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DPA Case Number 02-C-0042 - Reinstatement After Automatic Resignation

Final Non-Precedential Decision Adopted: August 1, 2002
By: Howard Schwartz, DPA Chief Counsel


This matter was heard before Linda A. Mayhew, Administrative Law Judge (ALJ), Department of Personnel Administration (DPA) at 9:20 a.m. on July 10, 2002, at Riverside, California.
Appellant was present and was represented by Fernando Acosta, Attorney, California State Employees Association (CSEA).
Karen E. Tarp, Staff Counsel, represented the Department of Motor Vehicles (DMV), respondent.
Evidence having been received and duly considered, the ALJ makes the following findings of fact and Proposed Decision.


Respondent automatically resigned appellant effective close of business March 8, 2002 for being absent without approved leave from March 11, through March 15, 2002.1 CSEA filed a request (appeal) for reinstatement after automatic resignation on April 9, 2002.2 The appeal complies with the procedural requirements of Government Code section 19996.2.


Appellant contends he should be reinstated because he was ill; his health care provider hampered his efforts to comply with respondent’s procedures to obtain leave; and, he is ready, able, and willing to return to work.


Appellant has diabetes. He advised respondent he had this condition when he was hired. During the relevant period, appellant had a bladder infection, and experienced both physical and mental complications from adjustments in his prescribed medications.
Appellant presented undisputed medical verification that he was unable to work for the period of February 16 through June 9. Appellant had a valid reason for being absent.


Appellant does not dispute that he knew the procedures he was to follow when he was unable to come to work.
When he was first employed at DMV in January 2001, he received a memorandum advising him that if he was going to be absent, he or his representative must call his immediate supervisor within the first 30 minutes of his shift. The memorandum also advised him that unscheduled absences would be evaluated on an individual basis and that approval would not be given or determined until he returned to work.
Appellant began missing work on February 16. On or about February 20 respondent sent appellant multiple DMV Family Medical Leave Act (FMLA) documents. Appellant was instructed to have his doctor complete the documents. Appellant was to return the completed documents to respondent by March 7.
On or about March 1, appellant’s supervisor told him that he could not return to work until he was released “without restrictions.”
On or about March 4, the supervisor reminded appellant that he needed medical verification. She also instructed him to call her or another supervisor regarding his ability to work after he had seen his doctor.
Appellant’s supervisor sent appellant an application for Non-industrial Disability Insurance on March 6. She again reminded him that he needed a doctor’s release when he returned to work.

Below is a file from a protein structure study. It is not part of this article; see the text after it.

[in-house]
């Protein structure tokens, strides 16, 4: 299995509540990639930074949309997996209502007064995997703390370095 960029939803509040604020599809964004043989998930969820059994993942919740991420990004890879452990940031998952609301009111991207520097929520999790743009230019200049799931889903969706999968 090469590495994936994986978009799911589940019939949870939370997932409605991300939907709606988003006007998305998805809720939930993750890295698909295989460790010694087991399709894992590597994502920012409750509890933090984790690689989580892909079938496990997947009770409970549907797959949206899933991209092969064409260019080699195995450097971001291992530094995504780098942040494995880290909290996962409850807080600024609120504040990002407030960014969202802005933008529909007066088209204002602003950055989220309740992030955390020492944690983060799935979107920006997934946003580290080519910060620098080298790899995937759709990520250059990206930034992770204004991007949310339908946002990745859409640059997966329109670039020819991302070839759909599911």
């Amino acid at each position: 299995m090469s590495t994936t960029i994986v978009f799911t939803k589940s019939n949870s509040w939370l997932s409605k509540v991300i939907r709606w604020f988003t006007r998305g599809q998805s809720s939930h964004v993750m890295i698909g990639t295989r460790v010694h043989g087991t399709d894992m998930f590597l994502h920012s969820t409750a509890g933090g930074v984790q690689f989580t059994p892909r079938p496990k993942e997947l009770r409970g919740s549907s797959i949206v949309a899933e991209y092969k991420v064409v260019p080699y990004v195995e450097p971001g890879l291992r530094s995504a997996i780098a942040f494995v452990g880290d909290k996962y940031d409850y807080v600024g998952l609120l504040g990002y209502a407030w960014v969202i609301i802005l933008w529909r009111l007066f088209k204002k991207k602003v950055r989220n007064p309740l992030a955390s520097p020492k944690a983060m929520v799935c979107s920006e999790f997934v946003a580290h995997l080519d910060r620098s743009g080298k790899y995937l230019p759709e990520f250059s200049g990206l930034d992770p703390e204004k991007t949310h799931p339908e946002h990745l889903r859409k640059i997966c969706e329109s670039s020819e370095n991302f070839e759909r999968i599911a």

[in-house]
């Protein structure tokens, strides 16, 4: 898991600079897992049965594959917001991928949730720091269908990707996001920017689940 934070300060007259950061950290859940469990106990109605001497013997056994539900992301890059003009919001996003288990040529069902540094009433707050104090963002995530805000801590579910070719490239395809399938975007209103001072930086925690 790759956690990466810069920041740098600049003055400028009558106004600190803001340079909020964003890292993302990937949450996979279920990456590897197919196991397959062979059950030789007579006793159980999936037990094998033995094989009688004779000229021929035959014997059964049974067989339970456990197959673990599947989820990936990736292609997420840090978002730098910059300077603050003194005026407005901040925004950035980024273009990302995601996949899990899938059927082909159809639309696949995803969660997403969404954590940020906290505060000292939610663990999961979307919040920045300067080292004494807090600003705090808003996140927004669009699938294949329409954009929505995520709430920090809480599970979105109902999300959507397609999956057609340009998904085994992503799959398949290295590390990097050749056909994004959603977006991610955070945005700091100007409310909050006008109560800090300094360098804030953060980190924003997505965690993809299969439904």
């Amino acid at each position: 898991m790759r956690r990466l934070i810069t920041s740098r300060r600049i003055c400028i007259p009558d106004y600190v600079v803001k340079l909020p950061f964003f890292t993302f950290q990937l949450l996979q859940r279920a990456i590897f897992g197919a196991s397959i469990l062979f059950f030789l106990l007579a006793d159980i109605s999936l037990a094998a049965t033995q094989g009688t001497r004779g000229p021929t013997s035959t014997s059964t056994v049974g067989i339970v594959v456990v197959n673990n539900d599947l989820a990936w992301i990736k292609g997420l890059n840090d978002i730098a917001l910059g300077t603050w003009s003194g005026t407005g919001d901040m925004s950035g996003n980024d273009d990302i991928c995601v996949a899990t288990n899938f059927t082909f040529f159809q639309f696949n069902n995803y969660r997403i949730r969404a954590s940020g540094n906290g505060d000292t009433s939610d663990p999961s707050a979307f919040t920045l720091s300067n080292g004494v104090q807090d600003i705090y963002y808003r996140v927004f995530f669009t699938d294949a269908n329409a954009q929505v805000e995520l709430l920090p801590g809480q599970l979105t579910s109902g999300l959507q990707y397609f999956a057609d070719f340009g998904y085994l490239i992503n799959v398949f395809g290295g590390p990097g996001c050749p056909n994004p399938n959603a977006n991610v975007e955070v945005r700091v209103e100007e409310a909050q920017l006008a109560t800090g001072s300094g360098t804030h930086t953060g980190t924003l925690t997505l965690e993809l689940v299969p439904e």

On March 8, the supervisor sent appellant another memorandum advising him that he was to call her if he was unable to work. She also instructed him that any doctor’s note he submitted must include the doctor’s name, address, and telephone number.
Before appellant was hired at DMV, he had no health care insurance. After being hired in January 2001, he chose Kaiser as his health care provider. Before March 5, he did not have a primary care physician. When he was sick, he received treatment on a walk-in basis.
Appellant began attempting to get the required medical information and documentation on or about February 27. On that day, he went to Kaiser on an urgent care, non-emergency basis. He intended to get the FMLA forms completed. However, he was told that he needed to have an assigned primary care physician and that he had to contact a different Kaiser facility.
Appellant saw his physician on March 5. Appellant attempted to give the physician the FMLA documents. The physician would not accept the documents and referred appellant to Kaiser’s Medical Correspondence Unit (MCU). Appellant immediately took the FMLA documents to the MCU. The MCU would not accept the documents because the physician had not signed them. When appellant went back to his physician’s office, the receptionist told him he needed another appointment to get the documents signed.
On March 5, the physician took appellant off work for ten days beginning March 1. Appellant did not discuss the return to work date with the doctor. Instead of calling his supervisor after his doctor appointment, appellant took the off-work slip to the Bellflower DMV office and put it on her desk. He did not discuss his ability to work with anyone. When appellant received his supervisor’s March 6 correspondence referring to his March 11 return-to-work date, he was confused. He did not know how his supervisor determined he was able to return to work on that day. Appellant did not understand that the doctor had released him to return to work on March 11.
Appellant did not call his supervisor and he did not report to work. He continued to be ill the week of March 11. He continued to have physical symptoms and began experiencing mental problems. He cried, heard voices, and became very emotional.
Appellant attempted to get another appointment with his physician. He tried to contact him directly, but Kaiser would not give him the doctor’s telephone number. Appellant did not go to the emergency room because a visit would cost $75 and he had no money.
It is unclear if appellant saw his physician next on March 20 or March 26. When he did see his physician, appellant was given a medical note verifying that he was to be off work for 20 days. The note did not designate when the 20 days began; it did not indicate that appellant was released without restrictions; and it did not give the doctor’s address or telephone number.
Appellant did not give this off-work slip to his supervisor. He testified that he did not do so because the doctor “filled it out wrong.” Appellant knew that it did not have the specific information that his supervisor had repeatedly told him he needed. Therefore, he reasoned that he had nothing to give her and he had nothing to tell her. He testified that he just did not know what to say.
During the appointment in late March, appellant again attempted to have his physician complete the FMLA verification papers. The physician again referred him to the MCU. Appellant then explained his previous difficulties. He also explained that he needed this documentation to keep his job. The physician told appellant to tell the MCU to rush the paperwork through the system.